Kira seems to be in a new language development period. A few quotes from yesterday:
- I was blogging and she came in the room and said "oll-uh". I knew she was approximating a word and not just giving me a dispatch-from-Kira, but for the life of me, I could not figure it out. Until I followed her into the living room and saw that she was trying to open up her STROLLER for her baby doll. Duh, Mom.
-Last night we were watching Dancing with the Stars (go Kelly!) and she looked up and did the sign for phone, said "i-tuh" which I think is "I talk", and said "Papaw". We said, "Kira, do you want us to call Papaw?" and she said, "NO!".
Then about fifteen minutes later, she did the sign for phone, said "i-tuh Nene". We said, "Kira, do you want to call Nene?" and she said, "es". We of course had to let Papaw know that she had no interest in talking to him.
-Monday nights are "boys night" while I watch DwtS. Boys night = hot dogs and fritos. So, last night, Kira introduced her newest word, "ot dog".
Oh, and I remember one from last week that I wanted to get down. Derek was off and I was taking a shower and getting ready to go somewhere about the time he usually leaves for work. I came out of the shower and Kira looked at me and said, "Mommy? Work?". She was totally making the connection between the getting ready and the time of day and transferring that from her Daddy to me! Of course, I had to say, "No baby, Mommy is always at work." (She doesn't say work that clearly, but I'm not sure how to write her approximation. She says it along with the sign for work and it's pretty close to the actual word.)
I know that sign language can be a hot button issue with our kids. Some parents feel that using sign language might hold their kids back from speech development. I can see that point, however in our case, sign language is a huge help. When Kira has a sign to go along with an approximation, I know right away what she's saying. Once she begins actually saying the word, the sign disappears. I think, for Kira, sign language helps to reduce frustration and encourage communication.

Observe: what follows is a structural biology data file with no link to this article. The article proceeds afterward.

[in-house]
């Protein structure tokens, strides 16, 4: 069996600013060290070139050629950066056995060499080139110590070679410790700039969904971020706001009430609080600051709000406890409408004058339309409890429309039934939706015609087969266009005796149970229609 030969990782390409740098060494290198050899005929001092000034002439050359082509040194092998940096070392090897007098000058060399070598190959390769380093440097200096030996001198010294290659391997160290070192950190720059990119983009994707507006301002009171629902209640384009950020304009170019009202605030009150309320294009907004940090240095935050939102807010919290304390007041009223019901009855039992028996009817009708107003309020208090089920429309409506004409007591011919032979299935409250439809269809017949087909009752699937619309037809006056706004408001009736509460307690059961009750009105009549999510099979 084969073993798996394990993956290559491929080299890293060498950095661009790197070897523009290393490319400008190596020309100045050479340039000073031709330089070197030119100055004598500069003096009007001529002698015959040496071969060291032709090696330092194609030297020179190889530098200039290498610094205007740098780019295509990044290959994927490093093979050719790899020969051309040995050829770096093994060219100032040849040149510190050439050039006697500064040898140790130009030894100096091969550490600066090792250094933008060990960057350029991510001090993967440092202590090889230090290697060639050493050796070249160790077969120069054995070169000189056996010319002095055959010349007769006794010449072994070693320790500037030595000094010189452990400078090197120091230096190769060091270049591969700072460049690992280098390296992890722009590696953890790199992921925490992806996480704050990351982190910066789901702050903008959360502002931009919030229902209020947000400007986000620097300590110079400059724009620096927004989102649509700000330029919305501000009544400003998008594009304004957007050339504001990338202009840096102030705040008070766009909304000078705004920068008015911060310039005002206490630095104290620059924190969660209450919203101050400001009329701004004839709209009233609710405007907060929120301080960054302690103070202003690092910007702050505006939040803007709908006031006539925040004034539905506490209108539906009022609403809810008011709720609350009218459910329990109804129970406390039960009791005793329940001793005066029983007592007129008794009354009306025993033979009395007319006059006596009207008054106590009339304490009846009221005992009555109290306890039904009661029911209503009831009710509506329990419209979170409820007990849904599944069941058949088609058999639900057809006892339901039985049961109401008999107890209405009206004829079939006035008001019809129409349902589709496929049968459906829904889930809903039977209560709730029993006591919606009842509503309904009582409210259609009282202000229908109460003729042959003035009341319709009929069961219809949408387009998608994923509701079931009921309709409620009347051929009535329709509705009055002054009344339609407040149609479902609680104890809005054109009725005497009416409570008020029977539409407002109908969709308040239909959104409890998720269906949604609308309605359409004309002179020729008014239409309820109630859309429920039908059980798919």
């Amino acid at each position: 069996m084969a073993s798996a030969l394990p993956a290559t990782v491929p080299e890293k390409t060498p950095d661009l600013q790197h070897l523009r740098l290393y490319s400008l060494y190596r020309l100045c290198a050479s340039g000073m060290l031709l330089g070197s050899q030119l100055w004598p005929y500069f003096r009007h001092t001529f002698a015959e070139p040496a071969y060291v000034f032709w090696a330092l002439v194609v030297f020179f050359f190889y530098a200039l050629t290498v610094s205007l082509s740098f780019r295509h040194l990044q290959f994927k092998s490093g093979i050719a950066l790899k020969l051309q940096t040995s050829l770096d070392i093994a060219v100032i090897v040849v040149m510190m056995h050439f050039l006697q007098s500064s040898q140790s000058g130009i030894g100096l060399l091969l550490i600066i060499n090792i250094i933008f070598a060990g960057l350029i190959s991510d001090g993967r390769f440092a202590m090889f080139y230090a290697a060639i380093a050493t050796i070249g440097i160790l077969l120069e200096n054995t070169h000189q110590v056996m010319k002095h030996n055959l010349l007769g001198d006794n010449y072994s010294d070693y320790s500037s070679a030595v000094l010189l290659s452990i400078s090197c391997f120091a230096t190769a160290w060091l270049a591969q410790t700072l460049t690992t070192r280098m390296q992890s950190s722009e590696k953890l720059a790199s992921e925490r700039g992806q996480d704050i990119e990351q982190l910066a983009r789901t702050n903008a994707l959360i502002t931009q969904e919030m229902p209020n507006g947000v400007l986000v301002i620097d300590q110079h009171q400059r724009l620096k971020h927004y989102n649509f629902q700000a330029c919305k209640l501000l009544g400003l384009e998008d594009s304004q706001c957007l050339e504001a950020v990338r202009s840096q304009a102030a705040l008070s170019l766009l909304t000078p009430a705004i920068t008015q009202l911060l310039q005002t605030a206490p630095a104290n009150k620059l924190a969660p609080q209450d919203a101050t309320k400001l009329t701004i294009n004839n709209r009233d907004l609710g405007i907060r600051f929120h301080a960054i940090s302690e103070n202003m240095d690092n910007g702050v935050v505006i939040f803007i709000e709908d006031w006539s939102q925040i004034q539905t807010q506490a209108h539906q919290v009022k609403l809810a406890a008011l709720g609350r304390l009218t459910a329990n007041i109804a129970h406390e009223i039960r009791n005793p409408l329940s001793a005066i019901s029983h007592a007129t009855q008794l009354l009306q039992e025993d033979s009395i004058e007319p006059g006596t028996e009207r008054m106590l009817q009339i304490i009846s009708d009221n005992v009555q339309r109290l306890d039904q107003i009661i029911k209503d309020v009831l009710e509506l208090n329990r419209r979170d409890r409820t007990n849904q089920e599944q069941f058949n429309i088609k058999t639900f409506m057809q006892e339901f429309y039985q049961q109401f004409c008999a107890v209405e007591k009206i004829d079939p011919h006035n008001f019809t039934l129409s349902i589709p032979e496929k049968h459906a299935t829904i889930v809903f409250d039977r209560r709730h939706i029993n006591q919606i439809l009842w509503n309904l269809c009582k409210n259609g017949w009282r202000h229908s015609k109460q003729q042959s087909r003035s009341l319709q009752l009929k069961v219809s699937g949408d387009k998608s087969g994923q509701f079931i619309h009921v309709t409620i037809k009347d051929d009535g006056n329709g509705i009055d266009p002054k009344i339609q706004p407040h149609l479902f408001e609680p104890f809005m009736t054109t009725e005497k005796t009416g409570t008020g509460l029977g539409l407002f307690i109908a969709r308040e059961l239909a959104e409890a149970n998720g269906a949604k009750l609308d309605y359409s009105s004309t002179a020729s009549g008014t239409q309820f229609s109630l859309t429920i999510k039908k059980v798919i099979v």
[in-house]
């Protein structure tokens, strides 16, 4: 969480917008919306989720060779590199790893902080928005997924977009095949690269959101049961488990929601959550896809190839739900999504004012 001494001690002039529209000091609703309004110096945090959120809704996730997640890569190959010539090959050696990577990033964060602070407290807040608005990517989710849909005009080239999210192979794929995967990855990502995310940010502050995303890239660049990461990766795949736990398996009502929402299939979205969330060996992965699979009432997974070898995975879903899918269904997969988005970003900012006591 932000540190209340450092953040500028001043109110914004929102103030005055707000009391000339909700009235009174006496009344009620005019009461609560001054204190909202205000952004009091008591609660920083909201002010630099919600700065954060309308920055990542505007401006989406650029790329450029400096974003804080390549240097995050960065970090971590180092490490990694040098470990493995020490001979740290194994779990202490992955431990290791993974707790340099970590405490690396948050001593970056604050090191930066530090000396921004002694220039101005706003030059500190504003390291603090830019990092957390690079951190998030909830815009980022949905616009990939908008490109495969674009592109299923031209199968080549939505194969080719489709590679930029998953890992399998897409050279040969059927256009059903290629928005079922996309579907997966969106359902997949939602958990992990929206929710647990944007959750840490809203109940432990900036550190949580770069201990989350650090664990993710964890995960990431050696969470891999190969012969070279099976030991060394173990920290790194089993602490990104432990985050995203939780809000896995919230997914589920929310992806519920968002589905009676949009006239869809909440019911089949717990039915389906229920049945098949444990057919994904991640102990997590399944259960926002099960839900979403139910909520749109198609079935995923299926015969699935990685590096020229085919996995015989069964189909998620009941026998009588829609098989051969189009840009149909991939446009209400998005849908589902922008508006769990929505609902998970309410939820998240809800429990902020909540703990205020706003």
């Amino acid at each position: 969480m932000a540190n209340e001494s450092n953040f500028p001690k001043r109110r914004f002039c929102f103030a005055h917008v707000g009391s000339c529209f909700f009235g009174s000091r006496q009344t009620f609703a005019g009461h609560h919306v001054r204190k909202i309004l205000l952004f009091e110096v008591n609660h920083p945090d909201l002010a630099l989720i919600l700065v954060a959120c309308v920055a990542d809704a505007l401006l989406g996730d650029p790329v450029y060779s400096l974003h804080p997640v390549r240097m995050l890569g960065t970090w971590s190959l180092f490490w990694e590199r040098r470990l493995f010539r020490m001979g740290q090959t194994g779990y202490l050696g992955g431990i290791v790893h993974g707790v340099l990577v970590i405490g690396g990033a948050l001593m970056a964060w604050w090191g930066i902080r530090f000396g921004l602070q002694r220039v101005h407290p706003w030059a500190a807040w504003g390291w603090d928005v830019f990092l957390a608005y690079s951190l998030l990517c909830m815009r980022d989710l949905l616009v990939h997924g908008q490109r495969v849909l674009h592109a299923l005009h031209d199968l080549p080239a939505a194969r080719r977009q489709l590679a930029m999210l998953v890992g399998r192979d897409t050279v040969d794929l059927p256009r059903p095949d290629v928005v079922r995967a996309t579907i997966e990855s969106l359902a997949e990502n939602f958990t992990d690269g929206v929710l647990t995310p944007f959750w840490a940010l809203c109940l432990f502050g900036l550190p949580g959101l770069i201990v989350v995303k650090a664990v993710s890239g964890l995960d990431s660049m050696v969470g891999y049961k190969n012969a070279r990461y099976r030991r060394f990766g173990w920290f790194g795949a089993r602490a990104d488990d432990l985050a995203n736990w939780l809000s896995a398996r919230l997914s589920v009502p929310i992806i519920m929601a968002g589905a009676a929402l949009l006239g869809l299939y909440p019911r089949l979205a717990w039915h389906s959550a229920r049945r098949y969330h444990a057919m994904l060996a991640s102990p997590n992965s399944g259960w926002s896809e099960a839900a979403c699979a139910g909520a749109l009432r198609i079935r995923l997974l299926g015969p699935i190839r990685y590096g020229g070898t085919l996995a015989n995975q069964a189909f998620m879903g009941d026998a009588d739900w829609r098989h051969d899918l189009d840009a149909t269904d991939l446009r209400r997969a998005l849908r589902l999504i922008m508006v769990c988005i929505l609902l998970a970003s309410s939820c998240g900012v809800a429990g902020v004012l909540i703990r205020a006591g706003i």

One more story - Kira made up her own sign to use when she wanted me to sing lullabies to her. Very quickly, she started saying "bye-bye" and using the sign with it. So, I knew that "bye-bye" was temporarily "night-night". Now she's saying "nye-nye" (no idea how to write that) and because I know right away that she's saying night-night, she doesn't use the sign. Now, she only uses that sign when she wants me to sing lullabies.
While I would love for her to have the vocabulary of her brother at this age, I LOVE the fact that she uses her limited vocabulary in the ways that she does. Watching her problem solve and figure out how to communicate is really amazing.
randomly popping by - Hello. My name is Wendy and I used to blog here. I found something interesting I thought you might enjoy: Chefs plan menus to feed 4 on a food-stamp budget...
6 years ago